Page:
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Top Names that Peaked in 1910

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JohnHeart

  • Origin:

    Hebrew
  • Meaning:

    "God is gracious"
  • Description:

    John is an English derivative of the Hebrew name Yochanan via the Latin name Iohannes, itself coming from the Greek Ioannes. John was a key name in early Christianity, borne by John the Baptist, John the Apostle and John the Evangelist, plus 84 saints and 23 popes, as well as kings and countless other illustrious notables. Contrary to popular belief, the names John and Jonathan are unrelated, the latter being an elaboration of Nathan.

MaryHeart

  • Origin:

    Hebrew or Egyptian
  • Meaning:

    "drop of the sea, bitter, or beloved"
  • Description:

    Mary is the English form of Maria, which ultimately was derived from the Hebrew name Maryam/Mariam. The original meaning of Maryam is uncertain, but theories include "drop of the sea" (from Hebrew roots mar "drop" and yam "sea"); "bitter" (from Hebrew marah "bitterness"); and "beloved" (from the Egyptian root mr).

MargaretHeart

  • Origin:

    Greek
  • Meaning:

    "pearl"
  • Description:

    Margaret is derived from the French Marguerite, which in turn came from Margarita, the Latin form of the Greek Margarites. Margarites was based on the Old Persian word margārīta, meaning "pearl."

HelenHeart

  • Origin:

    Greek
  • Meaning:

    "bright, shining light"
  • Description:

    Helen is a name that has connoted beauty since ancient times – Helen of Troy was the the mythological "face that launched a thousand ships," over whom the ten-year Trojan War was fought.

RosieHeart

  • Origin:

    English
  • Meaning:

    "rose"
  • Description:

    Rosy-cheeked and cheery, Rosie (also spelled Rosy) has been standing on her own for many decades, back to the days of 1943 musical Sweet Rosie O'Grady. She's one of the perky nickname-names that are filling the popularity lists of other English-speaking countries. In the US, she came back to the Top 1000 in 2013, after a 30 year hiatus.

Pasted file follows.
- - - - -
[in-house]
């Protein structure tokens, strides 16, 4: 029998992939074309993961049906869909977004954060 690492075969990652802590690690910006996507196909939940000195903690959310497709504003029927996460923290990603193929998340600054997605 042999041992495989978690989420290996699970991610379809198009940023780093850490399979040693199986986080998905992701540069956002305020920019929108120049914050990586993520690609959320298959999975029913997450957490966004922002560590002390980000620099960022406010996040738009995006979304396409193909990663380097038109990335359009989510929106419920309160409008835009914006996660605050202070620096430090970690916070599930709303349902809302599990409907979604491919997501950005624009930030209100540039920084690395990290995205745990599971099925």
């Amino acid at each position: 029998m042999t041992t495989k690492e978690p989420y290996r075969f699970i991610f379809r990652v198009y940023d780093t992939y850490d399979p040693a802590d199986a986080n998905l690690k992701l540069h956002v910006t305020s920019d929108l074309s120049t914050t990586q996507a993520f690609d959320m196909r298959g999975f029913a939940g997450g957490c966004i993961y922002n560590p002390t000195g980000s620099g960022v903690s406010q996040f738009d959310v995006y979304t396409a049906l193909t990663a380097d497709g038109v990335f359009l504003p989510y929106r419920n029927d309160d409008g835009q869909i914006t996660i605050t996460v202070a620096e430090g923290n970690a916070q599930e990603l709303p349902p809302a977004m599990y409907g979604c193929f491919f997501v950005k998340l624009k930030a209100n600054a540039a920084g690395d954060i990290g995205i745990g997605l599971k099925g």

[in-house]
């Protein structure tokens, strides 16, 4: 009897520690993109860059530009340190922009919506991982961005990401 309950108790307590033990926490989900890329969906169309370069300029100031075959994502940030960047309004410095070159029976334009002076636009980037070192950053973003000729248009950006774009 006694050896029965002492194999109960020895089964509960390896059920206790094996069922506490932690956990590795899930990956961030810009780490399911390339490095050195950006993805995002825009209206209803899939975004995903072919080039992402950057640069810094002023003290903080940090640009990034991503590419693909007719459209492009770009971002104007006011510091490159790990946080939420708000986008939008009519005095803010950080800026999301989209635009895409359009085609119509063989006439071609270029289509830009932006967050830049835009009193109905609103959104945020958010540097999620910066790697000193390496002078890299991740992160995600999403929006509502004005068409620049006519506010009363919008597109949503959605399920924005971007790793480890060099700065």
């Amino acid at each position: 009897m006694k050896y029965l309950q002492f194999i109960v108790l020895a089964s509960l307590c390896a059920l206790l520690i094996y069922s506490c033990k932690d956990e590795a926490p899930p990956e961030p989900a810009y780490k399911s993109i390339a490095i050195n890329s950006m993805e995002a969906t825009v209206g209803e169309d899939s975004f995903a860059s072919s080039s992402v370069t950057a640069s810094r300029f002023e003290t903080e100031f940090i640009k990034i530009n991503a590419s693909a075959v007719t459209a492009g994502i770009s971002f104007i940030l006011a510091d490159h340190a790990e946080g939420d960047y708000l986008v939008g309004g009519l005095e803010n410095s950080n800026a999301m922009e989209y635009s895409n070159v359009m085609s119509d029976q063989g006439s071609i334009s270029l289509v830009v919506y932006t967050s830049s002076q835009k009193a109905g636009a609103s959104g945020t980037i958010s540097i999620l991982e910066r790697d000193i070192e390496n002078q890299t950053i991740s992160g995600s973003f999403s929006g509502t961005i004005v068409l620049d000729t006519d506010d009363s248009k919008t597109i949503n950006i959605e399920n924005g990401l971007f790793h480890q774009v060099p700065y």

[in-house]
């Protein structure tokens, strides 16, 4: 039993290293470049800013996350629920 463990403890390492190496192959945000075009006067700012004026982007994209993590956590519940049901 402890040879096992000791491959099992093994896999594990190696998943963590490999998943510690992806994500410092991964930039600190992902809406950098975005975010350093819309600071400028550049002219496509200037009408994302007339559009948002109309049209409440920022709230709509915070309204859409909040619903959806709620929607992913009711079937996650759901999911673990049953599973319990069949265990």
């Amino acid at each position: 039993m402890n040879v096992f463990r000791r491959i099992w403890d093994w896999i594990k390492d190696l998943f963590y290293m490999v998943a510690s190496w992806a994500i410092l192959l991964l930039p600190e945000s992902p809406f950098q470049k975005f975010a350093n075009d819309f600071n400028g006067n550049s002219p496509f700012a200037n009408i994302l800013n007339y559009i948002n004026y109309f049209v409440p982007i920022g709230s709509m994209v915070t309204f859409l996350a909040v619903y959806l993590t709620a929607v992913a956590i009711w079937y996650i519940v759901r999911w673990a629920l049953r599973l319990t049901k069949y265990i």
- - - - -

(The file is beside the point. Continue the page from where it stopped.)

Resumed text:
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AlbertHeart

  • Origin:

    German
  • Meaning:

    "noble, bright"
  • Description:

    Albert has acquired a new gloss as one of the top royal baby boy names, a serious upgrade from its serious, studious image (think Einstein, Schweitzer). Albert remained popular for 80 years, and though it's far less fashionable today, it's still a widely used choice. Still, along with such stalwarts as Walter and George, it could now make an unusual yet classic choice. It became especially popular in Britain following the 1840 marriage of Queen Victoria to the German Prince Albert. Enlivening nickname Bertie is popular on its own in England.

BeatriceHeart

  • Origin:

    Latin
  • Meaning:

    "she who brings happiness; blessed"
  • Description:

    Beatrice is derived from Beatrix, a Latin name meaning "she who brings happiness." Beatrice was the name of Queen Victoria's youngest child. And in Dante's epic poem The Divine Comedy, Beatrice is his guide through Paradise and is idealized as the embodiment of the spirit of love. In Shakespeare's Much Ado About Nothing, Beatrice is the witty, high-spirited heroine. Other variants of the name include the French Béatrice and the Spanish and Portuguese Beatriz.

EddieHeart

  • Origin:

    Diminutive of Edward et al
  • Meaning:

    "wealthy"
  • Description:

    Most parents today call their Edwards Edward -- and we tend to think that's the right call. But it's worth noting that Eddie has been in the Top 1000 every year since records began in 1880; indeed, it was a mainstay on the Top 100 through the 1950s.

LeroyHeart

  • Origin:

    French
  • Meaning:

    "the king"
  • Description:

    Leroy's heyday was in the early twentieth century, when it was in the US Top 100 until 1949. As a result, it's now more frequently seen as a father or grandfather name rather than a viable newborn option. Though it has dropped off the popularity charts several times in recent years, it hasn't fallen into complete obscurity yet.

WillieHeart

  • Origin:

    Diminutive of William
  • Description:

    There have been many great Willies (Mays, Nelson, Wonka), but a boy with this name could never ever go to England. Most people will also assume it is short for the more traditional William, which might be the best avenue for achieving this nickname.
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